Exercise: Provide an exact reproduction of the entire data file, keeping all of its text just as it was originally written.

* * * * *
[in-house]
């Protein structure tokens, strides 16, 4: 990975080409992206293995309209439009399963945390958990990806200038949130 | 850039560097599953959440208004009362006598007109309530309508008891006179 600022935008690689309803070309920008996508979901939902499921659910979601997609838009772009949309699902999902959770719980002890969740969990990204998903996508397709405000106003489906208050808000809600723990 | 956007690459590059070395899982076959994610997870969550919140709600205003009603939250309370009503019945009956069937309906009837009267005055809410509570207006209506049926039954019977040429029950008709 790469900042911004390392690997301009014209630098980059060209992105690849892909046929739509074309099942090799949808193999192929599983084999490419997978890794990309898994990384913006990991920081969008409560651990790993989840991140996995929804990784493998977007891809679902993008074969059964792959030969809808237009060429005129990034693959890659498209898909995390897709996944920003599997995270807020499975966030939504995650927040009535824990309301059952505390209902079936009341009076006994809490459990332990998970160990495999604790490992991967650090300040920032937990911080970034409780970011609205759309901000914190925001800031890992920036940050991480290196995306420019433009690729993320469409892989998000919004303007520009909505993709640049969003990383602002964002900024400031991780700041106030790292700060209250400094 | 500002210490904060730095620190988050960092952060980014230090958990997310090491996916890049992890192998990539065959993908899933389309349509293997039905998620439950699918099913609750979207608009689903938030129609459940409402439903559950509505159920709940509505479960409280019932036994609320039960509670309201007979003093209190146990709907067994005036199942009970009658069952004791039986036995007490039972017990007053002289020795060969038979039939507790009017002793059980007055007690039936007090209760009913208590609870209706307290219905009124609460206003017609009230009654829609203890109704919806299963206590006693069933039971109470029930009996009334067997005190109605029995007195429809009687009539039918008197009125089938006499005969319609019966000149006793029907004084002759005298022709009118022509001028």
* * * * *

[in-house]
């Protein structure tokens, strides 16, 4: 990975080409992206293995309209439009399963945390958990990806200038949130 | 850039560097599953959440208004009362006598007109309530309508008891006179 600022935008690689309803070309920008996508979901939902499921659910979601997609838009772009949309699902999902959770719980002890969740969990990204998903996508397709405000106003489906208050808000809600723990 | 956007690459590059070395899982076959994610997870969550919140709600205003009603939250309370009503019945009956069937309906009837009267005055809410509570207006209506049926039954019977040429029950008709 790469900042911004390392690997301009014209630098980059060209992105690849892909046929739509074309099942090799949808193999192929599983084999490419997978890794990309898994990384913006990991920081969008409560651990790993989840991140996995929804990784493998977007891809679902993008074969059964792959030969809808237009060429005129990034693959890659498209898909995390897709996944920003599997995270807020499975966030939504995650927040009535824990309301059952505390209902079936009341009076006994809490459990332990998970160990495999604790490992991967650090300040920032937990911080970034409780970011609205759309901000914190925001800031890992920036940050991480290196995306420019433009690729993320469409892989998000919004303007520009909505993709640049969003990383602002964002900024400031991780700041106030790292700060209250400094 | 500002210490904060730095620190988050960092952060980014230090958990997310090491996916890049992890192998990539065959993908899933389309349509293997039905998620439950699918099913609750979207608009689903938030129609459940409402439903559950509505159920709940509505479960409280019932036994609320039960509670309201007979003093209190146990709907067994005036199942009970009658069952004791039986036995007490039972017990007053002289020795060969038979039939507790009017002793059980007055007690039936007090209760009913208590609870209706307290219905009124609460206003017609009230009654829609203890109704919806299963206590006693069933039971109470029930009996009334067997005190109605029995007195429809009687009539039918008197009125089938006499005969319609019966000149006793029907004084002759005298022709009118022509001028």